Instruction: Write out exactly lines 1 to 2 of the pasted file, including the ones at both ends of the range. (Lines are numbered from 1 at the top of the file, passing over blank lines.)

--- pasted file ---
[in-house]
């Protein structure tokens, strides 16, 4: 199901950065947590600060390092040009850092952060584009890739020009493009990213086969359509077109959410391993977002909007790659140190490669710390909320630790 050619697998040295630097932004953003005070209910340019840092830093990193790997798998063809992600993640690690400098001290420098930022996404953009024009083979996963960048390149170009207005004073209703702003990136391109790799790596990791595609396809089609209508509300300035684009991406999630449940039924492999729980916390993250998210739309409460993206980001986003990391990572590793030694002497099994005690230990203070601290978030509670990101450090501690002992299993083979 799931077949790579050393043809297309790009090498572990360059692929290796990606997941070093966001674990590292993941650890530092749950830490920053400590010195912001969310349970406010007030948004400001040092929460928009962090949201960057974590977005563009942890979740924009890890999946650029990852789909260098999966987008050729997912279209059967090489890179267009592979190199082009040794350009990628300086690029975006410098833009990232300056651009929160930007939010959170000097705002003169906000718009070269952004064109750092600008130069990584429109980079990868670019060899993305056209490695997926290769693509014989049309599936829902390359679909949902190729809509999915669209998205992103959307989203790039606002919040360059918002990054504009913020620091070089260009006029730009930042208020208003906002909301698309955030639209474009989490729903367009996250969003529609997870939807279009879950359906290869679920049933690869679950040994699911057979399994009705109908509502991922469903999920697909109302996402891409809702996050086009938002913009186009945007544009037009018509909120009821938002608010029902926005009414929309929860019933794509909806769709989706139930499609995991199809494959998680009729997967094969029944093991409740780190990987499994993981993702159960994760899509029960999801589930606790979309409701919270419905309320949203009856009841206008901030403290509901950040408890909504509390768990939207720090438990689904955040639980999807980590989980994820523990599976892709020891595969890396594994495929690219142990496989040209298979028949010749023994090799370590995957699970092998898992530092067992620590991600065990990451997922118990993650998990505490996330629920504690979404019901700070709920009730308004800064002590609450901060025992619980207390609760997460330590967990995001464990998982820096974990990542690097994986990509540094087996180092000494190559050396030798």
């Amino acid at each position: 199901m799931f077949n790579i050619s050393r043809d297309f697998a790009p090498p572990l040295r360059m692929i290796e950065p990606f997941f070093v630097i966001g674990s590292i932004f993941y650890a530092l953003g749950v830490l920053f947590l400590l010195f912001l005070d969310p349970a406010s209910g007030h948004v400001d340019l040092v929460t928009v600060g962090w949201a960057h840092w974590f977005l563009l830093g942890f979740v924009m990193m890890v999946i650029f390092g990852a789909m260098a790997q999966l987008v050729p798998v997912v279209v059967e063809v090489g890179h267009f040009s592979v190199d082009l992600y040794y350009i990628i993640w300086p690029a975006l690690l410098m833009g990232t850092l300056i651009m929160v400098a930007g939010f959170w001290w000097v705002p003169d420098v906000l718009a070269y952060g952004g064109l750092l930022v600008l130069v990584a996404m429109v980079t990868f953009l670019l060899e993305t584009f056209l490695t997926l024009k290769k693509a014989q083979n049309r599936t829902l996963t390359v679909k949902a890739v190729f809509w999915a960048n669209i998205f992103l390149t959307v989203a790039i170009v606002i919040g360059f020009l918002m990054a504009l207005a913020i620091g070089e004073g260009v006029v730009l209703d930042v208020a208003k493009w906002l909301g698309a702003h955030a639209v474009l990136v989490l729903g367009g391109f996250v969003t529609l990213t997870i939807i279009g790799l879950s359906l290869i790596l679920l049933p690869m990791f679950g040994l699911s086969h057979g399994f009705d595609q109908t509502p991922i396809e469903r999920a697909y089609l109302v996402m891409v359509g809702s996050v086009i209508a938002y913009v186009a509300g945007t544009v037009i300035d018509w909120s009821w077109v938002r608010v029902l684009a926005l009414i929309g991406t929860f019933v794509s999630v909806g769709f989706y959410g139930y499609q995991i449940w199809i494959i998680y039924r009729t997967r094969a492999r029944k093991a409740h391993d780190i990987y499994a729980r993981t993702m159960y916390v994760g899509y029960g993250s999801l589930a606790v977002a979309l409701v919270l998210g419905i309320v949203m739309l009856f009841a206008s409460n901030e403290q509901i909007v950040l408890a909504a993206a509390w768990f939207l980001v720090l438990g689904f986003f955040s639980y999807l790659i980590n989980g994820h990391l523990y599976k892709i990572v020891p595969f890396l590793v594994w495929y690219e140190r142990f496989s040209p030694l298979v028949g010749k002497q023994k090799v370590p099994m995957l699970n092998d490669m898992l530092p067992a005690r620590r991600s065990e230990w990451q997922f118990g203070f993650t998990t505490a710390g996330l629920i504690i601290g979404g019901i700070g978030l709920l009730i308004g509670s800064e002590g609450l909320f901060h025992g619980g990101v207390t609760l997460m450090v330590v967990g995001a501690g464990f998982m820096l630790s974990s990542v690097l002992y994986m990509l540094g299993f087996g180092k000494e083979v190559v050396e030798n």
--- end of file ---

[in-house]
């Protein structure tokens, strides 16, 4: 199901950065947590600060390092040009850092952060584009890739020009493009990213086969359509077109959410391993977002909007790659140190490669710390909320630790 050619697998040295630097932004953003005070209910340019840092830093990193790997798998063809992600993640690690400098001290420098930022996404953009024009083979996963960048390149170009207005004073209703702003990136391109790799790596990791595609396809089609209508509300300035684009991406999630449940039924492999729980916390993250998210739309409460993206980001986003990391990572590793030694002497099994005690230990203070601290978030509670990101450090501690002992299993083979 799931077949790579050393043809297309790009090498572990360059692929290796990606997941070093966001674990590292993941650890530092749950830490920053400590010195912001969310349970406010007030948004400001040092929460928009962090949201960057974590977005563009942890979740924009890890999946650029990852789909260098999966987008050729997912279209059967090489890179267009592979190199082009040794350009990628300086690029975006410098833009990232300056651009929160930007939010959170000097705002003169906000718009070269952004064109750092600008130069990584429109980079990868670019060899993305056209490695997926290769693509014989049309599936829902390359679909949902190729809509999915669209998205992103959307989203790039606002919040360059918002990054504009913020620091070089260009006029730009930042208020208003906002909301698309955030639209474009989490729903367009996250969003529609997870939807279009879950359906290869679920049933690869679950040994699911057979399994009705109908509502991922469903999920697909109302996402891409809702996050086009938002913009186009945007544009037009018509909120009821938002608010029902926005009414929309929860019933794509909806769709989706139930499609995991199809494959998680009729997967094969029944093991409740780190990987499994993981993702159960994760899509029960999801589930606790979309409701919270419905309320949203009856009841206008901030403290509901950040408890909504509390768990939207720090438990689904955040639980999807980590989980994820523990599976892709020891595969890396594994495929690219142990496989040209298979028949010749023994090799370590995957699970092998898992530092067992620590991600065990990451997922118990993650998990505490996330629920504690979404019901700070709920009730308004800064002590609450901060025992619980207390609760997460330590967990995001464990998982820096974990990542690097994986990509540094087996180092000494190559050396030798």